HOLLYWOOD, Calif. /CitizenWire/ -- East Hollywood's L. Ron Hubbard Way was transformed into a street festival in honor of the Day of the Dead and the traditions and culture of the indigenous people of the Mexican State of Michoacán. More than a thousand guests filled the street for the celebration, a Michoacán tradition that honors the ancestors and all who have passed away. It was also an affirmation of the culture of the Purépecha, an indigenous people of Michoacán, hosted by the Monarca Purépecha Association and the Church of Scientology Los Angeles.
Artisans displayed handicrafts, from jewelry to traditional clothing, in a street fair along both sides of the street. They set up next to food stalls where tantalizing aromas invited visitors to sample some of the region's favorite foods.
There was churipo, a spicey stew prepared with chunks of beef, vegetables and chilis. And pozole, a dish made from hominy and meat, often seasoned and garnished with shredded lettuce or cabbage, chili peppers, onion, garlic, radishes, avocado, salsa or limes. There were also tamales and tacos dorados, with ingredients tightly rolled up in tortillas and fried in oil. And to top it off, a steaming cup of chocolate atole, made with Mexican chocolate, water, and milk, spiced with cinnamon sticks and anise, sweetened with piloncillo, a raw form of pure cane sugar, and thickened with corn flour.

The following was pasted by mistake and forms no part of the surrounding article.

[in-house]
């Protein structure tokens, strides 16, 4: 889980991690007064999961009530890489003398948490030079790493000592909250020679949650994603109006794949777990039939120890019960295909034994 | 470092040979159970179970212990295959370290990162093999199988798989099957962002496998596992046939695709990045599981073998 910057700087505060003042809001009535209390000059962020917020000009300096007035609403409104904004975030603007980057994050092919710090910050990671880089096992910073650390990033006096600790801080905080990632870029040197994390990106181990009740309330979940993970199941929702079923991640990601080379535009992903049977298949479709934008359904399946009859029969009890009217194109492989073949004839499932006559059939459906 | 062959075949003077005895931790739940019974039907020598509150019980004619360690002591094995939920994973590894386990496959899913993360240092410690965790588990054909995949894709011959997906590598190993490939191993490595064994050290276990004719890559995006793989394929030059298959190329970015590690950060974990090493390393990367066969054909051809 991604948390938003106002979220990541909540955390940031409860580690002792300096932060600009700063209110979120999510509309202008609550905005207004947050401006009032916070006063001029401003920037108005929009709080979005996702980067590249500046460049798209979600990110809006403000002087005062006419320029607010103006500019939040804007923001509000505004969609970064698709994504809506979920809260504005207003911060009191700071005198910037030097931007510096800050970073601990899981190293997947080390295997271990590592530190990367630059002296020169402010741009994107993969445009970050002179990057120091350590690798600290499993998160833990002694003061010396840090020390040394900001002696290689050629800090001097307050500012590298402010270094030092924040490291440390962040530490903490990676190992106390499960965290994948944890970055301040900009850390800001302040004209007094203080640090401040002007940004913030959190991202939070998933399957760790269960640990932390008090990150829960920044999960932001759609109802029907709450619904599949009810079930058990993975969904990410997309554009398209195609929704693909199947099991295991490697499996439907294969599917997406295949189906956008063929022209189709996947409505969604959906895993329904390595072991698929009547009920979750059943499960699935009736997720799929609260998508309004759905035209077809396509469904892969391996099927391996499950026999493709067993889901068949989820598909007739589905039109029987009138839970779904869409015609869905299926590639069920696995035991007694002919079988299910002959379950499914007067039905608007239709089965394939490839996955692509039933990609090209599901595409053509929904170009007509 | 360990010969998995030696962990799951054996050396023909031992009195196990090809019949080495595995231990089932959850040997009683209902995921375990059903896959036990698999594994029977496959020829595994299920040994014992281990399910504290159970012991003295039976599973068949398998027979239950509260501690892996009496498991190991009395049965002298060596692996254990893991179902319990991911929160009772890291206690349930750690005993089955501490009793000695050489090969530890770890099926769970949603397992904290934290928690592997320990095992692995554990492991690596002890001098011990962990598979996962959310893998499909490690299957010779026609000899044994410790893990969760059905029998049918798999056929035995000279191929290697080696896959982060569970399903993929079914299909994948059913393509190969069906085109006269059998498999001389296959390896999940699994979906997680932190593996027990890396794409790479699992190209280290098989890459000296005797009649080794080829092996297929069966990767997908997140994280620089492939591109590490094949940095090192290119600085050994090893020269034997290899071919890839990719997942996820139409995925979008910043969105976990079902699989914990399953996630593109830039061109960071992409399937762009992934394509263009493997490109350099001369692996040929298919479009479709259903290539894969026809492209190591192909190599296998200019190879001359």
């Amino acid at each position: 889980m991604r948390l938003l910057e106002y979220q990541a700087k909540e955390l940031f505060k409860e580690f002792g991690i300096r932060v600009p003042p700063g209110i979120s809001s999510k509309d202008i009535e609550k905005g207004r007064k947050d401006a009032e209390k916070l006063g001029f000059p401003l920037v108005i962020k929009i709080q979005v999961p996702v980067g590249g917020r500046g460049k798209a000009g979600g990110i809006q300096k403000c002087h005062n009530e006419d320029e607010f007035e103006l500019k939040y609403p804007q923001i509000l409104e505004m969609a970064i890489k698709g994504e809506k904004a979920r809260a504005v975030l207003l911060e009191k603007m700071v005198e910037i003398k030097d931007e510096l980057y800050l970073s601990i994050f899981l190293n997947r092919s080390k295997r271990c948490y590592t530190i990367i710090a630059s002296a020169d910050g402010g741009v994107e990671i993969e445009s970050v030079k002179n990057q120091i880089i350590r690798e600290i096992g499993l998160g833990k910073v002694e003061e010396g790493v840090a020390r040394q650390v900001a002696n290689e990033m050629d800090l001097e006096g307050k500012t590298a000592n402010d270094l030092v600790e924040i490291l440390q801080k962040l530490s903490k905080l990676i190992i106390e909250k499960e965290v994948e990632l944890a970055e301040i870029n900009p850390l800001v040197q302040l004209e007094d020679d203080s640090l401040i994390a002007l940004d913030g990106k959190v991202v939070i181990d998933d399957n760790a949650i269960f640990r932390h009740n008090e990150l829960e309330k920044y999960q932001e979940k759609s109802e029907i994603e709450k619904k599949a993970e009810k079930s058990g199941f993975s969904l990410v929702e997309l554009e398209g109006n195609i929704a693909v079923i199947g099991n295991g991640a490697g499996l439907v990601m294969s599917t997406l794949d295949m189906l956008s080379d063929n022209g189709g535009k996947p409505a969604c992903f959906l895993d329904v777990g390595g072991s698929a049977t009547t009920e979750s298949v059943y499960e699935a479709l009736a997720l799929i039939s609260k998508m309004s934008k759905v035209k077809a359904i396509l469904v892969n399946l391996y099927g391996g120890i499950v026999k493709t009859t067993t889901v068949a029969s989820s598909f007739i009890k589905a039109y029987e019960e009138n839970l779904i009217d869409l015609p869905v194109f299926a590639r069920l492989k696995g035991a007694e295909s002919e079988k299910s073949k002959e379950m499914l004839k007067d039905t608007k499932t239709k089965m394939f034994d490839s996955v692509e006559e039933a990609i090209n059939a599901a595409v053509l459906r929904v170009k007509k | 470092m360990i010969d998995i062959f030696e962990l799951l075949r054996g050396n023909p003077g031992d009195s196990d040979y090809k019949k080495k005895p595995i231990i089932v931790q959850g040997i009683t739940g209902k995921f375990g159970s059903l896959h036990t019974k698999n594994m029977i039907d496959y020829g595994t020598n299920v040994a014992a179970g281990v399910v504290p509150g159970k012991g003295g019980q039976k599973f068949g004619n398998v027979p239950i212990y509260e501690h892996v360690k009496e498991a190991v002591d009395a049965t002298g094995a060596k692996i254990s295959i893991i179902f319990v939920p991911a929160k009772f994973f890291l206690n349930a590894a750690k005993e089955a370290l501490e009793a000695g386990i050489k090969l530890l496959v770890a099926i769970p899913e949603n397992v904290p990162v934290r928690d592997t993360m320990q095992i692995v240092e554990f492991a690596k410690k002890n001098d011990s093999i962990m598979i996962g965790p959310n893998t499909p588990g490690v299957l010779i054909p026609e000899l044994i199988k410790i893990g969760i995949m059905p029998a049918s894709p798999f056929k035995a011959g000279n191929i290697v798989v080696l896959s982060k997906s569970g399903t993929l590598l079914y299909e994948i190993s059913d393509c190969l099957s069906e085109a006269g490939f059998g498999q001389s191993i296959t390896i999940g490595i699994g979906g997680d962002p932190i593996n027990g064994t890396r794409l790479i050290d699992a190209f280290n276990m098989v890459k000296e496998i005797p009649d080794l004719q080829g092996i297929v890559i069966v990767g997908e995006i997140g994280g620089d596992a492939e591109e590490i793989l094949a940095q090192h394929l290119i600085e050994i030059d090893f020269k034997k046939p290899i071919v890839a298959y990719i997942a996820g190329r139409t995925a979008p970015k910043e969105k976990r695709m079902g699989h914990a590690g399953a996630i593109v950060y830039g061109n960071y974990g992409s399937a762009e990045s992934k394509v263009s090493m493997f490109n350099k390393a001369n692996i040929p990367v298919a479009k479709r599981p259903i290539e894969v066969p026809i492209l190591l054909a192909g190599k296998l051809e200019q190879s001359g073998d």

Along the street were ofrendas, flowered altars built on the Day of the Dead to honor those who have passed. They are usually made of marigolds, which blossom at this time of the year in Michoacán, and contain photos and other memorabilia to welcome those who have died and celebrate their lives.
Octavio Chavez Aguirre, Mayor of Lagunillas in the state of Michoacán, commissioned a custom artisanal brass plate and had it presented to the Church of Scientology in recognition of Scientology Founder L. Ron Hubbard and his support of the customs, traditions and rights of people of all cultures.
While this celebration was taking place on L. Ron Hubbard Way, the Guatemalan community was also marking the Day of the Dead in a commemoration reflecting their own unique culture in an event space set up in front of the Church of Scientology Los Angeles.
Los Angeles Scientology Churches serve as hubs for religious organizations, like-minded groups and community leaders all over the Southland, welcoming all cultures, all religions and all nationalities to create a positive Los Angeles.
The Church of Scientology Los Angeles, dedicated by Scientology ecclesiastical leader Mr. David Miscavige in 2010, is featured in an episode of Inside Scientology on the Scientology Network, available on DIRECTV channel 320 and streaming at Scientology.tv, through mobile apps and via the Roku, Amazon Fire and Apple TV platforms.
For more information, visit the website of the Church of Scientology Los Angeles or the new interactive timeline at Scientology.org/our-help-is-yours/.
Learn More: https://www.scientology.org/
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